Right to Roam: 'landowners infuriated'

Ecovillage Network UK office at evnuk.org.uk
Mon Oct 31 14:45:55 GMT 2005

Western Daily Press
09:51 - 01 November 2005
It has cost more than £83million, taken five years and sparked thousands 
of legal battles. But today, as the final parts of the West countryside 
are opened to all, TRISTAN CORK asks, was it a good deal?

ALAN Bentley looked out over the beautiful Severn Vale from his lofty 
point on the Cotswold edge on a day he waited long to see. Like a 
substitute waiting to get a game, this rights of way boss from 
Gloucestershire County Council watched all the other counties in the 
West Country being touched by the Countryside and Rights of Way Act (Crow).

Walk on the wild side

Yesterday, on Halloween, Gloucestershire and Herefordshire were the last 
to be opened up under controversial new access laws. It should have been 
a day for rejoicing at the prospect of thousands of acres being 
accessible to the public for the first time in history.

But Alan, choosing his words carefully, is at pains to stress that Crow, 
as it is known, is not what people perceive it to be.

"It's important to dispel the notion that this legislation creates a 
'right to roam', " he said.

"It is, in fact, a right of access on foot to certain areas of land.

And along with this new right comes responsibilities to respect and 
protect the countryside." The final area - the West of England - opened 
up yesterday. It followed south central (Wiltshire, Dorset, the former 
Avon and much of Somerset) before Christmas last year, with the rest of 
the South West opening two months ago.

Each time that happened, countryside Ministers stepped out on to newly 
opened land, trumpeting the "right to roam" and the "open access" success.

That infuriated landowners, already veterans of thousands of individual 
battles over each scrap of contentious land. It was not, they said, a 
"right to roam" - and the Government touting it as such was dangerously 

Landowners said people were being misled into thinking the whole of the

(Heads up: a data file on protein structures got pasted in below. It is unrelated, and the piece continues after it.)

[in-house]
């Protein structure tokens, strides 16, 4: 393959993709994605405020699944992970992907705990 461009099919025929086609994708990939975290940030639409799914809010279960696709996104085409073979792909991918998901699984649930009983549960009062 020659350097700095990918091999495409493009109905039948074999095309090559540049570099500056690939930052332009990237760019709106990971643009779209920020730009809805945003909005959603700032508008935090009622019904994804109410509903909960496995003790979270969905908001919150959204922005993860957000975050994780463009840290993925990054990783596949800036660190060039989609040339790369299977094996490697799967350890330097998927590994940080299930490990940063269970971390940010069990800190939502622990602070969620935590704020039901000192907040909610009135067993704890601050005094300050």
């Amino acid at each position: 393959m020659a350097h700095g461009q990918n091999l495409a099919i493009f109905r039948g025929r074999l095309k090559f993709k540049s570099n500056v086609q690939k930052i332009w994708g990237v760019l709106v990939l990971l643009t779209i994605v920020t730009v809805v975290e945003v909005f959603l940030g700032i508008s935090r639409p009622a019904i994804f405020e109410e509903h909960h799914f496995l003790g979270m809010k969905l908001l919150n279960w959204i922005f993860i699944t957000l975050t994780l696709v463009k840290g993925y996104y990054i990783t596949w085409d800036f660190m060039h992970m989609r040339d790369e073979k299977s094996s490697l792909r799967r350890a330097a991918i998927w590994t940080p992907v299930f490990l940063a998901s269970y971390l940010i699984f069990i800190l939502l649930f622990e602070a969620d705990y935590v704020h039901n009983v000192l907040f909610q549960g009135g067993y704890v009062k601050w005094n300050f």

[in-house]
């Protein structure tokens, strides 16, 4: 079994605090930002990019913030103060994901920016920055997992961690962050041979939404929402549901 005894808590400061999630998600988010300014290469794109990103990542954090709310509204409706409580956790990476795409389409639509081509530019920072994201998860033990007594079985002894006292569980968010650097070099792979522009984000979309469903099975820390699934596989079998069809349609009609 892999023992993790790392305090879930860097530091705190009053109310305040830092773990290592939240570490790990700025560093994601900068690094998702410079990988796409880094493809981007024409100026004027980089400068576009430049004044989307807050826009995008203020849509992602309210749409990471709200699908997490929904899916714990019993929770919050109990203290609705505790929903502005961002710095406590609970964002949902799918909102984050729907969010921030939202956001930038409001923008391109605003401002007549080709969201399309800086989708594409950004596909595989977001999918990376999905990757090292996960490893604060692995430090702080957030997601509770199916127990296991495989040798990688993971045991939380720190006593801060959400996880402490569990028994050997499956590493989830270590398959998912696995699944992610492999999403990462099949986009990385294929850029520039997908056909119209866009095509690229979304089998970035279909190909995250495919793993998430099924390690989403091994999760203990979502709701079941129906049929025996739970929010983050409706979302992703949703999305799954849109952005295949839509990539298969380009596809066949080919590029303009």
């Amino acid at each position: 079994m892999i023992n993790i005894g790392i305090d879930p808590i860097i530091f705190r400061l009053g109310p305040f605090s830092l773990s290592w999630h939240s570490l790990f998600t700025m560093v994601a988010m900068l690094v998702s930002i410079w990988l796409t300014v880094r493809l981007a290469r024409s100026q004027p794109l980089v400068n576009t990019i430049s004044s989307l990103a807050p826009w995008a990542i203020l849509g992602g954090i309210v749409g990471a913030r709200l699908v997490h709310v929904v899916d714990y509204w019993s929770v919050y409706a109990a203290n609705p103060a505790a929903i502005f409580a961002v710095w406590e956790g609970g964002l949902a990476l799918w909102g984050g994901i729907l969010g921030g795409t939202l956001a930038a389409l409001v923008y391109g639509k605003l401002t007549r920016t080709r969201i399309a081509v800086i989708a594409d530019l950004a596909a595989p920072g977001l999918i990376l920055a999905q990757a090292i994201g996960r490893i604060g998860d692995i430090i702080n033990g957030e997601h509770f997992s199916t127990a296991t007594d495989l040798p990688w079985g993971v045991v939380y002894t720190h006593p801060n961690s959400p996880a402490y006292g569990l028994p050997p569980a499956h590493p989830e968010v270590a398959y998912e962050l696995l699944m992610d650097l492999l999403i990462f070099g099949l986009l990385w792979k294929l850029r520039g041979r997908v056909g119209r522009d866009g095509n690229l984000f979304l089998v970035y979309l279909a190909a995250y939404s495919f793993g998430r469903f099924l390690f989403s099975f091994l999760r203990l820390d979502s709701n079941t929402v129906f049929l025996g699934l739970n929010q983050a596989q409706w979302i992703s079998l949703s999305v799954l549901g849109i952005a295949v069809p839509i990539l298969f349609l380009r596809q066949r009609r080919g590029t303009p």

countryside was open, and that even the land designated for open access 
would be open all the time - both not true.

And they also point out that much of the land now open was open before - 
and the new open land will be closed for many days of the year because 
of a range of exemptions for landowners.

BEFORE Crow, landowners said they were allowing access to more than a 
million hectares - at no cost to the taxpayer.

"Defra's original appraisals estimated that 1.6million hectares would be 
mapped, " explained a Country Land and Business Association (CLA) 
spokesman yesterday. "But the actual result is 1.26million. Only about 
798,000 hectares of that is actually new access land, and this is 
further reduced due to temporary restrictions and closures.

"For example, 40,000 hectares that Crow opened up, much of it in 
Wiltshire, is owned by the Ministry of Defence and is still out of 
bounds." So yesterday, as the final, triumphant piece of the 
Government's jigsaw fell into place, Ministers changed their tune.

South Dorset MP and Rural Minister Jim Knight chose his words carefully.

"The Crow Act strikes a careful balance between the wishes of people to 
walk on access land and the needs of landowners and managers, " he said.

"However, along with this new right of access comes responsibility. I am 
encouraging walkers and visitors to follow the Countryside Code and 
signs, keep their dogs under control and find out about any restrictions 
on access which were in place."

THE Government's change of emphasis is a consolation goal for the 
defeated landowners.

They objected to Crow from the start, then supported individual farmers 
when the Countryside Agency produced maps showing which parts of the 
West would be opened.

Across England, there were more than 3,500 challenges to the mapping, 
with perhaps the most high-profile one from Madonna and Guy Ritchie on 
their Wiltshire estate last year.

The Queen of Pop settled for a draw with the Countryside Agency - about 
half her estate is now open access.

But battles rage on. Down on Dartmoor, landowners worried about any 
insurance liabilities if townie visitors fall off the famous tors are 
digging in.

Everyone from explorer Sir Ranulph Fiennes to the Prince of Wales has 
had success appealing against the inclusion of their land in the West.

The appeals and mapping process cost the Government the grand total of 
£83.5million, and yesterday the CLA wondered if it was worth it.

"There is no evidence that the Crow Act is benefiting the rural economy, 
" said CLA president Mark Hudson.

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